These words are capable of being translated, "Your goodness made me great." David gratefully ascribed all his greatness not to his own goodness, but to the goodness of God.
"Your providence" is another reading; and providence is nothing more than goodness in action. Goodness is the bud of which providence is the flower, or goodness is the seed of which providence is the harvest. Some render it, "Your help," which is just another word for providence, providence being the firm ally of the saints, aiding them in the service of their Lord.
Or again, "Your humility made me great." "Your condescension" may perhaps serve as a comprehensive reading, combining all these ideas, including humility. God's making Himself little is the cause of our being made great. We are so little that if God should display His greatness without condescension, we would be trampled under His feet; but God, who must stoop to view the skies and bow to see what angels do, turns His eye yet lower and looks to the lowly and contrite and makes them great.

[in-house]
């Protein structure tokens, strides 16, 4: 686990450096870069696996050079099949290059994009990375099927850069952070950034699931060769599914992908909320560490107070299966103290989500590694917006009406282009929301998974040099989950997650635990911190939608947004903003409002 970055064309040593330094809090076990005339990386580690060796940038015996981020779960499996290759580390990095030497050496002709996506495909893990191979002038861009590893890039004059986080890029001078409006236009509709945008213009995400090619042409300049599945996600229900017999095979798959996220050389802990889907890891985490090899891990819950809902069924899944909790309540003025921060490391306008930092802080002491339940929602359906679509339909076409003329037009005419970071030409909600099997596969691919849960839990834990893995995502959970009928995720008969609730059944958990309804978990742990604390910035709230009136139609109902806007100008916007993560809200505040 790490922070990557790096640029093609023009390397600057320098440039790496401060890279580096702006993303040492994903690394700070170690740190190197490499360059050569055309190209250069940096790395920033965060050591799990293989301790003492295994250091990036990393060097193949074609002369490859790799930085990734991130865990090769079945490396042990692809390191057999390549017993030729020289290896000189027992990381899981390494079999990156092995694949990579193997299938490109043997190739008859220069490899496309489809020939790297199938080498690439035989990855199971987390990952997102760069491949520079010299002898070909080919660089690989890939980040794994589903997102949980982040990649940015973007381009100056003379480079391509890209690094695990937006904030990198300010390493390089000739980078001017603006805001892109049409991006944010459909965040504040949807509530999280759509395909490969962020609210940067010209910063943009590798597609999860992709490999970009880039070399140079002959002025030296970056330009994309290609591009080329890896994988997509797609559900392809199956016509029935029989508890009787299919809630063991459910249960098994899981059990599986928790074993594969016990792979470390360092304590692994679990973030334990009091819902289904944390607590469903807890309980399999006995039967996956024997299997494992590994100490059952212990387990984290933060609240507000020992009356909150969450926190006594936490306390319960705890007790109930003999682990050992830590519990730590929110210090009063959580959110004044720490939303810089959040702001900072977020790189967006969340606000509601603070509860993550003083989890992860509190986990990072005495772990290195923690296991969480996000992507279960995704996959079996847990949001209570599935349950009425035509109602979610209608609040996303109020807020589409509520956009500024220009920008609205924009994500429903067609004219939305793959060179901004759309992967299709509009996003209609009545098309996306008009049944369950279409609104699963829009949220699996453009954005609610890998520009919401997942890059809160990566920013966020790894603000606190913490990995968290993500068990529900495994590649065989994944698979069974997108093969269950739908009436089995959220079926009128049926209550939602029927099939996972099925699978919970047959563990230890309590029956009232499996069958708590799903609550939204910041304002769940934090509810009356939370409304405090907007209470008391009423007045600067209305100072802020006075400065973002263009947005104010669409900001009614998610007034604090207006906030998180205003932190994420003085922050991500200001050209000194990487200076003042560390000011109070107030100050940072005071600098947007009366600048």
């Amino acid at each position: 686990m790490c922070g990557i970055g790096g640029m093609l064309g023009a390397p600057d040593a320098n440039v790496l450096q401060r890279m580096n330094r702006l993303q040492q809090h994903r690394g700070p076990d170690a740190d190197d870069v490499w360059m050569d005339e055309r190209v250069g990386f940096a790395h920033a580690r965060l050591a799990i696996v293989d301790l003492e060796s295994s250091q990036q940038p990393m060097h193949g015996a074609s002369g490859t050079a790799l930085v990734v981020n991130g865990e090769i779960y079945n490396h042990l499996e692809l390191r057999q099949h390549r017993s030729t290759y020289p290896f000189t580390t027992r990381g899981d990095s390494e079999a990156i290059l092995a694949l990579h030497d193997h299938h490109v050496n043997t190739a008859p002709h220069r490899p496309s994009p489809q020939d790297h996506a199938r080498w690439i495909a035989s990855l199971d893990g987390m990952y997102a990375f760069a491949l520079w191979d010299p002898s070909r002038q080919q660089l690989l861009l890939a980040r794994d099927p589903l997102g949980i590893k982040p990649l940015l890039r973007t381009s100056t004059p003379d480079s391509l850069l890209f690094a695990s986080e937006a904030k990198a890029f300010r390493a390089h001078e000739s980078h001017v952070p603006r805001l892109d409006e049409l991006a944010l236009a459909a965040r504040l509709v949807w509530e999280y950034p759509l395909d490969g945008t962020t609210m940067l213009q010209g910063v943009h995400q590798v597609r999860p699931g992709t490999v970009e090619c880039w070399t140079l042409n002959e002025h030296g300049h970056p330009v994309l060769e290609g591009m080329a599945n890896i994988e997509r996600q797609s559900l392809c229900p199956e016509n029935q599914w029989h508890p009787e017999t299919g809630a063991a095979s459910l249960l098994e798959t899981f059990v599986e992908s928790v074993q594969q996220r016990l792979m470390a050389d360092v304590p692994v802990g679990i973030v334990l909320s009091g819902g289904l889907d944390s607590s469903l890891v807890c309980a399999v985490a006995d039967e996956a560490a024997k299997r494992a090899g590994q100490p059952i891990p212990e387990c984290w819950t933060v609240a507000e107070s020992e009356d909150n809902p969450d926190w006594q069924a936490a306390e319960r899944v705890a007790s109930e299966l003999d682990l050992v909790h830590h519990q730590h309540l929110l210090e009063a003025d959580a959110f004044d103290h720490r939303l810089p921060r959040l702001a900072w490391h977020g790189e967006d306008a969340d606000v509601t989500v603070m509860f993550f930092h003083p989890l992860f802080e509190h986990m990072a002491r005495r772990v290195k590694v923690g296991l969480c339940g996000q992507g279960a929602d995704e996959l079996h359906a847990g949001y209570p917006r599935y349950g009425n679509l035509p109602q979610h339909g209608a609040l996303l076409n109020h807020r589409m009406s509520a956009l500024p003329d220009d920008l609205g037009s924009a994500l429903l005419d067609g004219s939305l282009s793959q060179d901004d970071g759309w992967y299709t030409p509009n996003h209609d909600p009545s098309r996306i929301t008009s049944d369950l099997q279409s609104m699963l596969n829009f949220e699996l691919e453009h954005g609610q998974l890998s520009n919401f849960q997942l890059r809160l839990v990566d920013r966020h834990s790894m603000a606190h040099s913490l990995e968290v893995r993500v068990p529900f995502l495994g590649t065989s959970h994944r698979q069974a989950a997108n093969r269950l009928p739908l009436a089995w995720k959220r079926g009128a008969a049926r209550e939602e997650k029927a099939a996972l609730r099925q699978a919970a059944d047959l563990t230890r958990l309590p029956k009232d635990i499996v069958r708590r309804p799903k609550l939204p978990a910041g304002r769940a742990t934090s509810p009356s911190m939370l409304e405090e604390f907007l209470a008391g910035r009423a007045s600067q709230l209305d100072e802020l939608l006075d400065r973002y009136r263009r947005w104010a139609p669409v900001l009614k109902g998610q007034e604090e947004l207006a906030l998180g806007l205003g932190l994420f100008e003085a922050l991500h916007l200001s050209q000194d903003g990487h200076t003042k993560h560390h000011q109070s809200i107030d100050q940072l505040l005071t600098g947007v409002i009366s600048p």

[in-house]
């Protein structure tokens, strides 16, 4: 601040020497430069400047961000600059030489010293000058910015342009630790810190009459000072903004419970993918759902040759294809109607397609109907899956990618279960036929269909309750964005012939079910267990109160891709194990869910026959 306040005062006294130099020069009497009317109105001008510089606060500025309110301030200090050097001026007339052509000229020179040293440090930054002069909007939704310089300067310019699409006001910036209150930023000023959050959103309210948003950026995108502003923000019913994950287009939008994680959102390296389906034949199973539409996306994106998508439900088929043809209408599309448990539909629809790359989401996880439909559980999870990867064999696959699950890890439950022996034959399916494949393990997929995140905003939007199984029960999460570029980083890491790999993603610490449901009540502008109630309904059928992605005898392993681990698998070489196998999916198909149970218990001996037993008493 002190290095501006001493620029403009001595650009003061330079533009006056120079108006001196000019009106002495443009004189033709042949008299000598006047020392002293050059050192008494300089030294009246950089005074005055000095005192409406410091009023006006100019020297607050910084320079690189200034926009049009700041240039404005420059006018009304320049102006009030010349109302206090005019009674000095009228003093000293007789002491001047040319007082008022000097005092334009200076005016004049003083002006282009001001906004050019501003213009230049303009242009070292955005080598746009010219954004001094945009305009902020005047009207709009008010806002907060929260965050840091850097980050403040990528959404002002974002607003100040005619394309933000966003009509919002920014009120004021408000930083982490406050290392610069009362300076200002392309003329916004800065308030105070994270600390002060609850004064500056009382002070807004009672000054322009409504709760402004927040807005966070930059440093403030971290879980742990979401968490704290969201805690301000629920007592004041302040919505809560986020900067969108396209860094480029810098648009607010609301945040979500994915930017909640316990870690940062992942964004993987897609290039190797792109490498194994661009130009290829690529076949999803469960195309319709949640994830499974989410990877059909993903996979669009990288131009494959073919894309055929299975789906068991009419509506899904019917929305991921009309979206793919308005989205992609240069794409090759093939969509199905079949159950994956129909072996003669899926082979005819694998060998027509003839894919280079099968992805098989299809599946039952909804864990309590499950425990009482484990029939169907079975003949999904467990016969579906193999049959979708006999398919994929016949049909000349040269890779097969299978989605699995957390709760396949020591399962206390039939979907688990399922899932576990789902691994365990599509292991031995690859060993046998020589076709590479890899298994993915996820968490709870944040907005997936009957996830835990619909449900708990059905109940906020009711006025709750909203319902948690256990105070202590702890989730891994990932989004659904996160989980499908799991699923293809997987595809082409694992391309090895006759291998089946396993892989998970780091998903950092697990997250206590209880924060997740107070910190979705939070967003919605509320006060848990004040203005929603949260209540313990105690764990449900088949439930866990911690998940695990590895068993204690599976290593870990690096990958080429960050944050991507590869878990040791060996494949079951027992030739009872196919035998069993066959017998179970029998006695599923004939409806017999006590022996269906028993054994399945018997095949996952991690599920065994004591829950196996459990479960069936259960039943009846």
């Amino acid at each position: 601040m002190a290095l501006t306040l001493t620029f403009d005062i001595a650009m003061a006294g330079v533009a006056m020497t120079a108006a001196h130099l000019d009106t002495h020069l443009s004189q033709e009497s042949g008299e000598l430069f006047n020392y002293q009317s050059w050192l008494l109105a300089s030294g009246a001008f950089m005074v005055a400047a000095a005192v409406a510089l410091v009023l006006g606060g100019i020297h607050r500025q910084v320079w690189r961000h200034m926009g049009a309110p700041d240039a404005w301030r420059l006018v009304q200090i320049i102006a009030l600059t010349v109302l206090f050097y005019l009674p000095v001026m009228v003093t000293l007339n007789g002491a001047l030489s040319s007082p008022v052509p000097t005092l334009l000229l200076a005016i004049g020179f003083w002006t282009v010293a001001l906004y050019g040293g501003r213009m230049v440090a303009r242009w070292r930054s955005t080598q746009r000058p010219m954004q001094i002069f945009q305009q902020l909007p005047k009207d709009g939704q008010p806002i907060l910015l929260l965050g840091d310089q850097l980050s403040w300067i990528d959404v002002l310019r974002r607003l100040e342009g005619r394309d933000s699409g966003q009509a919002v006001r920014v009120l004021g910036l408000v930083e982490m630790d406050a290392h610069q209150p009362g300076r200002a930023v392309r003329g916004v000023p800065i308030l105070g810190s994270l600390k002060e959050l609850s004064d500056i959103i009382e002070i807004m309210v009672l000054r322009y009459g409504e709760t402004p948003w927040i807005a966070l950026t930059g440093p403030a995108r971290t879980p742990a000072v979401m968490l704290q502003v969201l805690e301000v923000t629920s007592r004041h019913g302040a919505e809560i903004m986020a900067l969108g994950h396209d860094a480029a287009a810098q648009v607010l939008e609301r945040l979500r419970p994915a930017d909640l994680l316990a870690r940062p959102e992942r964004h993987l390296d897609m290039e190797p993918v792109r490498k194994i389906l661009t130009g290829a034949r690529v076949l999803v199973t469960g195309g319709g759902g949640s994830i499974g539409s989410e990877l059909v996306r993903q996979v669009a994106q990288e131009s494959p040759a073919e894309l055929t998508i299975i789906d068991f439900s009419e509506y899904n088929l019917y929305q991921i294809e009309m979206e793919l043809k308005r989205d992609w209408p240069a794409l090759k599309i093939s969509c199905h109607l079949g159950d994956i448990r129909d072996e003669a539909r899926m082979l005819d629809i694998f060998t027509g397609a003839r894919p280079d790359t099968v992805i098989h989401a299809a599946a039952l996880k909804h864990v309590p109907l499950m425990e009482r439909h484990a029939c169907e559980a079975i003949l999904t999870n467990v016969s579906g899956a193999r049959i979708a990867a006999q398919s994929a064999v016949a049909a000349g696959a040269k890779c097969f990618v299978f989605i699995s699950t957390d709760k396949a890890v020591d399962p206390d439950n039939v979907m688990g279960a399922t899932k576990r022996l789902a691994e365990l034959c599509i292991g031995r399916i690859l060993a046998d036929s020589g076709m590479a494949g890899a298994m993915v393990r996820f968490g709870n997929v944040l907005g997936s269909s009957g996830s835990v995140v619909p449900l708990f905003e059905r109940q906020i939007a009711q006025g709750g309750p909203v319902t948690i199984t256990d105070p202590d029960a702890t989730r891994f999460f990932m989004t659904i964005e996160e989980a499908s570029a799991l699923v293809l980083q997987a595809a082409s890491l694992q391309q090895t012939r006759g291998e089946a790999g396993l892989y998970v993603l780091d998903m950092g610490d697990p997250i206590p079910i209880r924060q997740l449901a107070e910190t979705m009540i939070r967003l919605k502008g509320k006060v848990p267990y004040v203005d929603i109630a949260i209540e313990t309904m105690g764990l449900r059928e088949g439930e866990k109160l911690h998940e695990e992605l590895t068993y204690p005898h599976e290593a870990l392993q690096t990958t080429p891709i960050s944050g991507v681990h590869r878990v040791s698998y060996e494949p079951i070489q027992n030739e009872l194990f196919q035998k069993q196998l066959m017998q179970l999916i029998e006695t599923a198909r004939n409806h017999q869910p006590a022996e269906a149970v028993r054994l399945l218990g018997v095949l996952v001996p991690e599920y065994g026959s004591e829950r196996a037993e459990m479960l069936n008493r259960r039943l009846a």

There are still other translations. For example, the Septuagint reads, "Your discipline. "Your fatherly correction—"made me great," while another paraphrase reads, "Your word increased me."
Still the idea is the same. David ascribes all his own greatness to the condescending goodness of his Father in heaven. May this attitude be echoed in our hearts this evening while we cast our crowns at Jesus' feet and cry, "Your gentleness made me great."
How marvelous is our experience of God's gentleness! How gentle His corrections! How gentle His patience! How gentle His teachings! How gentle His invitations! Meditate upon this theme, believer. Let gratitude be awakened; let humility be deepened; let love be quickened before you fall asleep tonight.